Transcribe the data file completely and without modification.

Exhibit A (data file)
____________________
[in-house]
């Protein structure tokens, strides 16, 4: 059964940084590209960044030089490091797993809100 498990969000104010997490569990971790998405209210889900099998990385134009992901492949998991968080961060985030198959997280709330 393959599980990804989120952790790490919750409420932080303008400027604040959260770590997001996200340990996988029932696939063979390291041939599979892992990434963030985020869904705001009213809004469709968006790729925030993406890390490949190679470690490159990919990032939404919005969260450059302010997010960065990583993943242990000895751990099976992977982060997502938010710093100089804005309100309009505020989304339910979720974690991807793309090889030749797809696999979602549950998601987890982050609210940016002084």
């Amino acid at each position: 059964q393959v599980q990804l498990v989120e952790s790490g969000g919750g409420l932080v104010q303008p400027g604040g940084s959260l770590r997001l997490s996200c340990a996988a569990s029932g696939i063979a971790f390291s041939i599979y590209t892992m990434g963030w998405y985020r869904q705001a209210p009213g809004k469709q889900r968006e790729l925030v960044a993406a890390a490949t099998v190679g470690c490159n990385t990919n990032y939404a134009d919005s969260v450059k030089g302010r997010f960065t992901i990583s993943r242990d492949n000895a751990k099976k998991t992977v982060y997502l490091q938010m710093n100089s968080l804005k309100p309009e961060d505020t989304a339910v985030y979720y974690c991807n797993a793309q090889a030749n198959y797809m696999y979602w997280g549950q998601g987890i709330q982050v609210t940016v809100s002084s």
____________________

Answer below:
[in-house]
């Protein structure tokens, strides 16, 4: 059964940084590209960044030089490091797993809100 498990969000104010997490569990971790998405209210889900099998990385134009992901492949998991968080961060985030198959997280709330 393959599980990804989120952790790490919750409420932080303008400027604040959260770590997001996200340990996988029932696939063979390291041939599979892992990434963030985020869904705001009213809004469709968006790729925030993406890390490949190679470690490159990919990032939404919005969260450059302010997010960065990583993943242990000895751990099976992977982060997502938010710093100089804005309100309009505020989304339910979720974690991807793309090889030749797809696999979602549950998601987890982050609210940016002084």
């Amino acid at each position: 059964q393959v599980q990804l498990v989120e952790s790490g969000g919750g409420l932080v104010q303008p400027g604040g940084s959260l770590r997001l997490s996200c340990a996988a569990s029932g696939i063979a971790f390291s041939i599979y590209t892992m990434g963030w998405y985020r869904q705001a209210p009213g809004k469709q889900r968006e790729l925030v960044a993406a890390a490949t099998v190679g470690c490159n990385t990919n990032y939404a134009d919005s969260v450059k030089g302010r997010f960065t992901i990583s993943r242990d492949n000895a751990k099976k998991t992977v982060y997502l490091q938010m710093n100089s968080l804005k309100p309009e961060d505020t989304a339910v985030y979720y974690c991807n797993a793309q090889a030749n198959y797809m696999y979602w997280g549950q998601g987890i709330q982050v609210t940016v809100s002084s």